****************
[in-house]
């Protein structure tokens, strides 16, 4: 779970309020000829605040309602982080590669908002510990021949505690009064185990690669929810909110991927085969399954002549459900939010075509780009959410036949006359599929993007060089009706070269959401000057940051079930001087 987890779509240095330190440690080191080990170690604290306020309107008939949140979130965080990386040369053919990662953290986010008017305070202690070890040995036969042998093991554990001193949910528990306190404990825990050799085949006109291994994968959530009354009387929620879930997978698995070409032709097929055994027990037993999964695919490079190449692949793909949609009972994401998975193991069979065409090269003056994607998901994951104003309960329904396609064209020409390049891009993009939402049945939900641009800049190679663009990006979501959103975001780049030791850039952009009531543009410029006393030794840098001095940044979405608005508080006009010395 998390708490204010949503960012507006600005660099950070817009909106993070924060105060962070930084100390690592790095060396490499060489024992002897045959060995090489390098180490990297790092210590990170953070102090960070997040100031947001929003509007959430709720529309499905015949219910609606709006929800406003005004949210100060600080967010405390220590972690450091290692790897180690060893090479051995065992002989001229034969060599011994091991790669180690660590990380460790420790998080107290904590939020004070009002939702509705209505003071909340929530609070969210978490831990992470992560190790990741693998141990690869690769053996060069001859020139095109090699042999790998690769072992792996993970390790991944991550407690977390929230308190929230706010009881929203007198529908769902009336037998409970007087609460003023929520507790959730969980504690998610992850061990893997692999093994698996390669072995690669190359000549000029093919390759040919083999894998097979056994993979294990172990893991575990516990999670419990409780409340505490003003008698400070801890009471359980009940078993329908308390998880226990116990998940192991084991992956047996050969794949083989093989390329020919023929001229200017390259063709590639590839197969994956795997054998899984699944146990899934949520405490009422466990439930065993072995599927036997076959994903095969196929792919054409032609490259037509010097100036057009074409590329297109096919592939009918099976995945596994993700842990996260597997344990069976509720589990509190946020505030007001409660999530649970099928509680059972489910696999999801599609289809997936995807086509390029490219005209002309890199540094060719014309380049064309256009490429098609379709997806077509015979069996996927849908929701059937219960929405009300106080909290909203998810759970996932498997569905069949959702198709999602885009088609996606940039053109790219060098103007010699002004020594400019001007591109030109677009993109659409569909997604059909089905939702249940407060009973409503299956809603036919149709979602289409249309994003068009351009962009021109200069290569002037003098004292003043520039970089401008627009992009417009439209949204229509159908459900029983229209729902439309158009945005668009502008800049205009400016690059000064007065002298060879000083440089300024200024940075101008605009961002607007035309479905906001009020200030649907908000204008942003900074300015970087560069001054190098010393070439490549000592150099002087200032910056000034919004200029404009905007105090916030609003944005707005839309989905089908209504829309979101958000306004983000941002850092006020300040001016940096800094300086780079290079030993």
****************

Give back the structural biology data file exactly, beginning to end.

[in-house]
């Protein structure tokens, strides 16, 4: 779970309020000829605040309602982080590669908002510990021949505690009064185990690669929810909110991927085969399954002549459900939010075509780009959410036949006359599929993007060089009706070269959401000057940051079930001087 987890779509240095330190440690080191080990170690604290306020309107008939949140979130965080990386040369053919990662953290986010008017305070202690070890040995036969042998093991554990001193949910528990306190404990825990050799085949006109291994994968959530009354009387929620879930997978698995070409032709097929055994027990037993999964695919490079190449692949793909949609009972994401998975193991069979065409090269003056994607998901994951104003309960329904396609064209020409390049891009993009939402049945939900641009800049190679663009990006979501959103975001780049030791850039952009009531543009410029006393030794840098001095940044979405608005508080006009010395 998390708490204010949503960012507006600005660099950070817009909106993070924060105060962070930084100390690592790095060396490499060489024992002897045959060995090489390098180490990297790092210590990170953070102090960070997040100031947001929003509007959430709720529309499905015949219910609606709006929800406003005004949210100060600080967010405390220590972690450091290692790897180690060893090479051995065992002989001229034969060599011994091991790669180690660590990380460790420790998080107290904590939020004070009002939702509705209505003071909340929530609070969210978490831990992470992560190790990741693998141990690869690769053996060069001859020139095109090699042999790998690769072992792996993970390790991944991550407690977390929230308190929230706010009881929203007198529908769902009336037998409970007087609460003023929520507790959730969980504690998610992850061990893997692999093994698996390669072995690669190359000549000029093919390759040919083999894998097979056994993979294990172990893991575990516990999670419990409780409340505490003003008698400070801890009471359980009940078993329908308390998880226990116990998940192991084991992956047996050969794949083989093989390329020919023929001229200017390259063709590639590839197969994956795997054998899984699944146990899934949520405490009422466990439930065993072995599927036997076959994903095969196929792919054409032609490259037509010097100036057009074409590329297109096919592939009918099976995945596994993700842990996260597997344990069976509720589990509190946020505030007001409660999530649970099928509680059972489910696999999801599609289809997936995807086509390029490219005209002309890199540094060719014309380049064309256009490429098609379709997806077509015979069996996927849908929701059937219960929405009300106080909290909203998810759970996932498997569905069949959702198709999602885009088609996606940039053109790219060098103007010699002004020594400019001007591109030109677009993109659409569909997604059909089905939702249940407060009973409503299956809603036919149709979602289409249309994003068009351009962009021109200069290569002037003098004292003043520039970089401008627009992009417009439209949204229509159908459900029983229209729902439309158009945005668009502008800049205009400016690059000064007065002298060879000083440089300024200024940075101008605009961002607007035309479905906001009020200030649907908000204008942003900074300015970087560069001054190098010393070439490549000592150099002087200032910056000034919004200029404009905007105090916030609003944005707005839309989905089908209504829309979101958000306004983000941002850092006020300040001016940096800094300086780079290079030993």